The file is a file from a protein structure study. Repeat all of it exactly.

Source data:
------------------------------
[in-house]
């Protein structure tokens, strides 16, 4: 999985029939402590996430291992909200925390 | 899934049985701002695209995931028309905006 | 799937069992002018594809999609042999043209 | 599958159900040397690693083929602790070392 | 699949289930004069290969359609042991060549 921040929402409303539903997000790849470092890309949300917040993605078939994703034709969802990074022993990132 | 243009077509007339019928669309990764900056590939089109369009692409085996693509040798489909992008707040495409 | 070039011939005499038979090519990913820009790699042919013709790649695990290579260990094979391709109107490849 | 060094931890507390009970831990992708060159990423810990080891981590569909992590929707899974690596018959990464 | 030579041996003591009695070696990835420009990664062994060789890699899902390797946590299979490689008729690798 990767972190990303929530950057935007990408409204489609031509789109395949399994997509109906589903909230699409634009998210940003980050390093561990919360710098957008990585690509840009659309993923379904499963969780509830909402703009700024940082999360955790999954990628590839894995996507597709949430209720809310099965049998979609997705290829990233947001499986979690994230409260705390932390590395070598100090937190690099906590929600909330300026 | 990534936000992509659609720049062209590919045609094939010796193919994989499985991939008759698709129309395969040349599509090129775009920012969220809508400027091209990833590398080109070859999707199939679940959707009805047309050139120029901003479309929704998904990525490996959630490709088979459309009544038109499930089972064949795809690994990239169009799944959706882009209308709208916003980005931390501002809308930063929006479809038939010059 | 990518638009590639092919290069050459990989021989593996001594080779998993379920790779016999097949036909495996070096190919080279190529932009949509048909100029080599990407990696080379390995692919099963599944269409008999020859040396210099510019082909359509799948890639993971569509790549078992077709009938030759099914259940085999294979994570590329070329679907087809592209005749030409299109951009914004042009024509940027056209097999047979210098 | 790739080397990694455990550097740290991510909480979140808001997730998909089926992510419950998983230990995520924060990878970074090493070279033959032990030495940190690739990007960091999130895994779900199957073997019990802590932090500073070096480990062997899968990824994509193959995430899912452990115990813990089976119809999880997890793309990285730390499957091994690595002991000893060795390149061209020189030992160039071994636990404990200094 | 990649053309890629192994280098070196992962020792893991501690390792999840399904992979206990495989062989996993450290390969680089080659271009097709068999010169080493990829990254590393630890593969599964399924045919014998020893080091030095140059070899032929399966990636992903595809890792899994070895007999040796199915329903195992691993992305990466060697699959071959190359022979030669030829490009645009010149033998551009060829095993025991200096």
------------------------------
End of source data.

[in-house]
């Protein structure tokens, strides 16, 4: 999985029939402590996430291992909200925390 | 899934049985701002695209995931028309905006 | 799937069992002018594809999609042999043209 | 599958159900040397690693083929602790070392 | 699949289930004069290969359609042991060549 921040929402409303539903997000790849470092890309949300917040993605078939994703034709969802990074022993990132 | 243009077509007339019928669309990764900056590939089109369009692409085996693509040798489909992008707040495409 | 070039011939005499038979090519990913820009790699042919013709790649695990290579260990094979391709109107490849 | 060094931890507390009970831990992708060159990423810990080891981590569909992590929707899974690596018959990464 | 030579041996003591009695070696990835420009990664062994060789890699899902390797946590299979490689008729690798 990767972190990303929530950057935007990408409204489609031509789109395949399994997509109906589903909230699409634009998210940003980050390093561990919360710098957008990585690509840009659309993923379904499963969780509830909402703009700024940082999360955790999954990628590839894995996507597709949430209720809310099965049998979609997705290829990233947001499986979690994230409260705390932390590395070598100090937190690099906590929600909330300026 | 990534936000992509659609720049062209590919045609094939010796193919994989499985991939008759698709129309395969040349599509090129775009920012969220809508400027091209990833590398080109070859999707199939679940959707009805047309050139120029901003479309929704998904990525490996959630490709088979459309009544038109499930089972064949795809690994990239169009799944959706882009209308709208916003980005931390501002809308930063929006479809038939010059 | 990518638009590639092919290069050459990989021989593996001594080779998993379920790779016999097949036909495996070096190919080279190529932009949509048909100029080599990407990696080379390995692919099963599944269409008999020859040396210099510019082909359509799948890639993971569509790549078992077709009938030759099914259940085999294979994570590329070329679907087809592209005749030409299109951009914004042009024509940027056209097999047979210098 | 790739080397990694455990550097740290991510909480979140808001997730998909089926992510419950998983230990995520924060990878970074090493070279033959032990030495940190690739990007960091999130895994779900199957073997019990802590932090500073070096480990062997899968990824994509193959995430899912452990115990813990089976119809999880997890793309990285730390499957091994690595002991000893060795390149061209020189030992160039071994636990404990200094 | 990649053309890629192994280098070196992962020792893991501690390792999840399904992979206990495989062989996993450290390969680089080659271009097709068999010169080493990829990254590393630890593969599964399924045919014998020893080091030095140059070899032929399966990636992903595809890792899994070895007999040796199915329903195992691993992305990466060697699959071959190359022979030669030829490009645009010149033998551009060829095993025991200096």